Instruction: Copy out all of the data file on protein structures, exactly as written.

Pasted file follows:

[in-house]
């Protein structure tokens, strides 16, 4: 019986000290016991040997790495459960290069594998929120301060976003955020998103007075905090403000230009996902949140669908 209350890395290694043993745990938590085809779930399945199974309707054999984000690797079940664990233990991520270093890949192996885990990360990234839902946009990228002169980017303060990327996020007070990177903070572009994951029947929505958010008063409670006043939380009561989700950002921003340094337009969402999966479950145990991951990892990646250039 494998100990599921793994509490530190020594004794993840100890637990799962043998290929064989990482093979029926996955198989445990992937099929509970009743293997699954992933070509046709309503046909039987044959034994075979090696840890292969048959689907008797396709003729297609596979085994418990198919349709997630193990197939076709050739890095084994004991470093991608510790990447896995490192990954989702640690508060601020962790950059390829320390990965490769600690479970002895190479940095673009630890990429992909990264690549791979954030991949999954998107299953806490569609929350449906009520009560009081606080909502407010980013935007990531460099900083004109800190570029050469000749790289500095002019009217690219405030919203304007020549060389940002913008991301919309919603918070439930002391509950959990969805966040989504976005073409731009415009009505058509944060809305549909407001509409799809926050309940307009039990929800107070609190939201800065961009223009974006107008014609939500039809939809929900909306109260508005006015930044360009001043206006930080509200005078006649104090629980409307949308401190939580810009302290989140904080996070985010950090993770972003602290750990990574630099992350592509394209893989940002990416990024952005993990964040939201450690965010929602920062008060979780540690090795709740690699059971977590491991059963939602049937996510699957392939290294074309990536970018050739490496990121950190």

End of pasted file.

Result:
[in-house]
């Protein structure tokens, strides 16, 4: 019986000290016991040997790495459960290069594998929120301060976003955020998103007075905090403000230009996902949140669908 209350890395290694043993745990938590085809779930399945199974309707054999984000690797079940664990233990991520270093890949192996885990990360990234839902946009990228002169980017303060990327996020007070990177903070572009994951029947929505958010008063409670006043939380009561989700950002921003340094337009969402999966479950145990991951990892990646250039 494998100990599921793994509490530190020594004794993840100890637990799962043998290929064989990482093979029926996955198989445990992937099929509970009743293997699954992933070509046709309503046909039987044959034994075979090696840890292969048959689907008797396709003729297609596979085994418990198919349709997630193990197939076709050739890095084994004991470093991608510790990447896995490192990954989702640690508060601020962790950059390829320390990965490769600690479970002895190479940095673009630890990429992909990264690549791979954030991949999954998107299953806490569609929350449906009520009560009081606080909502407010980013935007990531460099900083004109800190570029050469000749790289500095002019009217690219405030919203304007020549060389940002913008991301919309919603918070439930002391509950959990969805966040989504976005073409731009415009009505058509944060809305549909407001509409799809926050309940307009039990929800107070609190939201800065961009223009974006107008014609939500039809939809929900909306109260508005006015930044360009001043206006930080509200005078006649104090629980409307949308401190939580810009302290989140904080996070985010950090993770972003602290750990990574630099992350592509394209893989940002990416990024952005993990964040939201450690965010929602920062008060979780540690090795709740690699059971977590491991059963939602049937996510699957392939290294074309990536970018050739490496990121950190």